(Earth-policy.org, 2014; Pimentel and Pimentel, 2003; A Strategic Look at Protein, 2014; Ansc.purdue.edu, 2014; Waterfootprint.org, 2014; News.cornell.edu, 2014; van Huis et al., 2013)

Cows consume 8 grams of mass to gain 1 gram in weight, whereas insects can require less than two (Vogel 2010). This is partly due to insects being poikilothermic (“cold blooded”), thus using less energy for body warmth (Premalatha et al. 2011). House crickets (Acheta domesticus) have an “efficiency of conversion of ingested food” (ECI) that is twice that of pigs and chickens, 4 times that of sheep and 6 times that of steer (Capinera 2004; Gahukar 2011). This efficiency leads to less usage of pesticides on animal feed, thus providing additional environmental, health and economic incentives. Compared to all other animals on earth, insects are substantially more prolific (higher fecundity) and have shorter life spans, so they can be grown rapidly. For example, house crickets can lay 1,200-1,500 eggs in a 3-4 week period, whereas beef cattle require about 4 breeding animals for each animal marketed (Capinera 2004; Gahukar 2011). Insect production also uses much less water than vertebrate livestock (Capinera 2004) (Table 1). Insects also give off lower levels of greenhouse gases than do cows (Oonincx et al. 2010). Additionally, many insects can eat non-human food plants or agricultural byproducts, thus they don’t compete with the human food supply like vertebrate livestock such as cows, chickens and pigs.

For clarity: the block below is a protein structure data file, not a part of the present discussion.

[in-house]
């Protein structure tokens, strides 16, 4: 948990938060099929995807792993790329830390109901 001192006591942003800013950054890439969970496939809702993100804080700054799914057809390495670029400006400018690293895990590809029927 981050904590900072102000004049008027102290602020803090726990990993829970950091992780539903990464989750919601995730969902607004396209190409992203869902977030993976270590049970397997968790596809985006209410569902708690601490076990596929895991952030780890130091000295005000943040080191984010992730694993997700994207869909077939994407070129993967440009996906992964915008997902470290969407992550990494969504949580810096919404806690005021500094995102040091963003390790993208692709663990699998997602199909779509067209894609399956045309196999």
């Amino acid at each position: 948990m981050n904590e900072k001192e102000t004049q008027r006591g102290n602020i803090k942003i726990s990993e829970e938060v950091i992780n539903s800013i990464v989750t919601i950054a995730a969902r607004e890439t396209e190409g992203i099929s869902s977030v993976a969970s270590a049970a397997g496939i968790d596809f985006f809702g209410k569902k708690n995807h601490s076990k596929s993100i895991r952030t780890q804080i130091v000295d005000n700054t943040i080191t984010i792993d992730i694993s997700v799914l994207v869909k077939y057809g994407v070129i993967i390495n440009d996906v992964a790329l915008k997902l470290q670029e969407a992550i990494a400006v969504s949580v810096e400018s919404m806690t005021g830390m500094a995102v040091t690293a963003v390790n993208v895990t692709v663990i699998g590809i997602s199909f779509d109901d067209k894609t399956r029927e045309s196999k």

BIODIVERSITY: The UN FAO estimates that there are well over 1,000 edible insects currently used (Vogel 2010), and others estimate that number to be over 2,000 (Ramos-Elorduy 2009; RamosElorduy 1997). There are over 1 million species described and 4-30 million species estimated to exist on earth, living in every niche inhabited by humans and beyond (Dossey 2010). With this diversity and their collective reproductive capacity, they are a lot safer bet for future food security than are vertebrate animals. Development of more diversity in animal livestock/protein sources is critical to human food security going forward. For example, since there are insects of some sort on nearly every patch of land on earth, chances are that some local species in every area can be farmed as human food without transporting non-native species into the area for the same purpose. Additionally, the large numbers of edible species mean that an insect farm affecting their initial species can likely switch to another species which is resistant, which has already been done at some US cricket farms.

CLEAN PROTEIN FROM INSECTS: Salmonella spp. and Listeria monocytogenes in samples of the following commercially farmed cricket and mealworm species: (Zoophobas morio, Tenebrio molitor, Galleria mellonella, and Acheta domesticus) (Giaccone 2005). Additionally, to date, All Things Bugs LLC has not found Eschericha coli, Salmonella sp., Staphylococcus aureus, or Listeria sp. in any of several shipments of raw frozen insects from some of the largest US cricket and mealworm farms, and coliform/total plate count is reasonably low. Also, pasteurization appears to reduce total plate count to very low and possibly nearly sterile levels. Additionally, insects are biologically more separated from humans than vertebrate livestock, so the risk of an insect viral pathogen or parasite jumping to humans is exceedingly low (van Huis et al., 2013). Thus, pathogen risk appears to be very low for farmed insects.